NASSAU, BAHAMAS — The government is expected to table a resolution in Parliament on Tuesday to extend the current COVID-19 Emergency Orders past the August 13 expiration date, amidst a significant spike of COVID-19 cases in the country.
The House of Assembly issued a notice for the reconvening of Parliament yesterday, indicating that the resurgence of COVID-19 cases in the country required the Lower Chamber to meet on an earlier date than it was adjourned to, in order to determine the extension of the COVID-19 emergency powers order.
Parliament had been adjourned to September 22 following the passage of the 2021/2022 fiscal budget. However, the current state of emergency and emergency orders were expected to end on August 13.
The government had previously advised it would allow the order to lapse depending on the COVID-19 situation in the country.
Prime Minister Dr Humber Minnis is expected to address the country in a national address tonight to inform Bahamians of his administration’s plans related to the current COVID-19 emergency orders and the country’s future transition to a new legislative approach.
A statement from the Office of the Prime Minister noted that he is also expected to give an update on additional vaccine supplies.
“The Bahamian economy has shown remarkable growth in recent months. Bahamians are getting back to work,” it read.
“The prime minister wants to protect our economic growth and job creation, ensuring Bahamian businesses can operate responsibly while also protecting public health.”
Opposition Leader Philip Brave Davis yesterday lashed the Minnis administration after news broke of the matter, accusing the prime minister of “failing to protect Bahamians”.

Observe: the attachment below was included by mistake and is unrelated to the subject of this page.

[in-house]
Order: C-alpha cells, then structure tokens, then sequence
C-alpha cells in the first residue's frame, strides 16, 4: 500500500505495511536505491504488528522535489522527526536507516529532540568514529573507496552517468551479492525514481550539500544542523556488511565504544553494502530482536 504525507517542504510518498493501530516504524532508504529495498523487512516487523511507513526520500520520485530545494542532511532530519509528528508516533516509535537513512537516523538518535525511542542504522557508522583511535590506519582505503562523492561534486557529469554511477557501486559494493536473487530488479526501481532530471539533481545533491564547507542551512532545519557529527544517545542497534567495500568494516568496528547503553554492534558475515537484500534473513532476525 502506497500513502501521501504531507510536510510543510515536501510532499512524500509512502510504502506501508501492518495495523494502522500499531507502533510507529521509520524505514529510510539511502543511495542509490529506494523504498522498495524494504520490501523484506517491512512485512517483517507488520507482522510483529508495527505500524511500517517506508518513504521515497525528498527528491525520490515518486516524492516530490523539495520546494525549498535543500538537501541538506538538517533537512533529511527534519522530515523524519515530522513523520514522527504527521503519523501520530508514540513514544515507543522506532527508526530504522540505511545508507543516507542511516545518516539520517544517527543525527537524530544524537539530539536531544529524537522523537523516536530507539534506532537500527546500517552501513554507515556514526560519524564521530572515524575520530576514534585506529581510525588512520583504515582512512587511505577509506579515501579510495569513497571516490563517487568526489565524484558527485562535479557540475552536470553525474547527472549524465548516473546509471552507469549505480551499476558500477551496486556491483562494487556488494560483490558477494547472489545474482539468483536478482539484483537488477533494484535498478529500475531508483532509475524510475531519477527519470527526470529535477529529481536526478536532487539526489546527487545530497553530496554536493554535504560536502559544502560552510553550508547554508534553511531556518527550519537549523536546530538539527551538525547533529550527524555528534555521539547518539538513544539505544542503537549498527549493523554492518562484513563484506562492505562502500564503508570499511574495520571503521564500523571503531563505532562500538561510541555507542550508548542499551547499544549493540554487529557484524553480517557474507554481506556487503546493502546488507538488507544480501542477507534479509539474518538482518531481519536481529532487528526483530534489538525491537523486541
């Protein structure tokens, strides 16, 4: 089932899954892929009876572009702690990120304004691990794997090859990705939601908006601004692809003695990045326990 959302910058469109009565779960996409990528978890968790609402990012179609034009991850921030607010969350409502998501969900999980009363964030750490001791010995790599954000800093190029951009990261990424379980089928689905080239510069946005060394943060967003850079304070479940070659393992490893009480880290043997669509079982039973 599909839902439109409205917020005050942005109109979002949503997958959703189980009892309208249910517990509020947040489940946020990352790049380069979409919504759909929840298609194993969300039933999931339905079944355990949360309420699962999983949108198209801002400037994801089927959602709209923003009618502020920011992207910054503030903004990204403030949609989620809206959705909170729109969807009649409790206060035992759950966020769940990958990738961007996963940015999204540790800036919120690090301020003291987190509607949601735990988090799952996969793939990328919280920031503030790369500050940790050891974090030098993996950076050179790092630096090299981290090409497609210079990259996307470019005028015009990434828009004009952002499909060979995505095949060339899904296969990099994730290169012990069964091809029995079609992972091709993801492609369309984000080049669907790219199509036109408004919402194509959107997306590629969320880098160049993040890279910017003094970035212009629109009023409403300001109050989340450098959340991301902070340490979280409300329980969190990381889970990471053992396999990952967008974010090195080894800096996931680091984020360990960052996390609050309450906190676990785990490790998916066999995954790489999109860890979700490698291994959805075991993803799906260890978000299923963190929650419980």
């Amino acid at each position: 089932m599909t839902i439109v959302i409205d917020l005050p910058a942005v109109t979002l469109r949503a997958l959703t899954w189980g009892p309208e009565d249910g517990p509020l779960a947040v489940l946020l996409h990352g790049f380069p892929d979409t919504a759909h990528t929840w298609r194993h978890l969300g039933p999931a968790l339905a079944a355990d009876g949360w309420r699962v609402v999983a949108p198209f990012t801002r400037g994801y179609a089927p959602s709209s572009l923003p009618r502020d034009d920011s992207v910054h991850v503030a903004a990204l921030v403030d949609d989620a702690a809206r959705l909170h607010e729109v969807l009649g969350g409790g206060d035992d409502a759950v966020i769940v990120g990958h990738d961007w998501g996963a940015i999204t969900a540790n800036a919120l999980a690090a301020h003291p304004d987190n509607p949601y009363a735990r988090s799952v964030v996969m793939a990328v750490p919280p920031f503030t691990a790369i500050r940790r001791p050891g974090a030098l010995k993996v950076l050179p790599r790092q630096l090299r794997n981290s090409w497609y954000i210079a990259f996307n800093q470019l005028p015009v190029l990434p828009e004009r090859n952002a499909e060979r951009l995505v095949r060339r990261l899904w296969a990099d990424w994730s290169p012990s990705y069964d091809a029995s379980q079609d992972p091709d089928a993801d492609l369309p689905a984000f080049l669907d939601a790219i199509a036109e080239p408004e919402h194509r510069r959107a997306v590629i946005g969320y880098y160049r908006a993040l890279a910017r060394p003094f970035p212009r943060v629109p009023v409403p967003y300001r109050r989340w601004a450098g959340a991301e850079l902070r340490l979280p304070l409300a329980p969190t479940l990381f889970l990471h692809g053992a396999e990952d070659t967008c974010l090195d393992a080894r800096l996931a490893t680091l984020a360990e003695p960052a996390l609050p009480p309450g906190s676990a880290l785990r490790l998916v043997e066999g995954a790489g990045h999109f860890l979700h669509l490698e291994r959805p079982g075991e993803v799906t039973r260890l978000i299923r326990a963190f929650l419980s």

“The tragedy is that Minnis has failed to plan ahead and failed to prepare the country for the fast-spreading delta variant,” Davis said.
“He has failed to procure sufficient vaccines, failed to expand testing to stay ahead of outbreaks, failed to use contact tracing effectively, failed to retain nurses, failed to consult with or respect local medical professionals, failed to implement a public education campaign, failed to improve public health capacity, failed to provide high-quality masks and failed to improve ventilation.
“These failures have meant illness and heartbreak for too many Bahamian families and have left The Bahamas with one of the worst COVID performances in the region.”
There were 118 new COVID-19 cases confirmed on Friday, taking the number of cases in the country to 15,537, with 2,295 active cases.
Health officials also confirmed nine COVID-related deaths between July 20 and August 3, bringing the number of COVID deaths in the country to 304, with another 35 under investigation.
Both the House of Assembly and the Senate will meet on Tuesday to table the resolution to extend the existing emergency powers orders and both will convene the following day to debate and pass the resolution.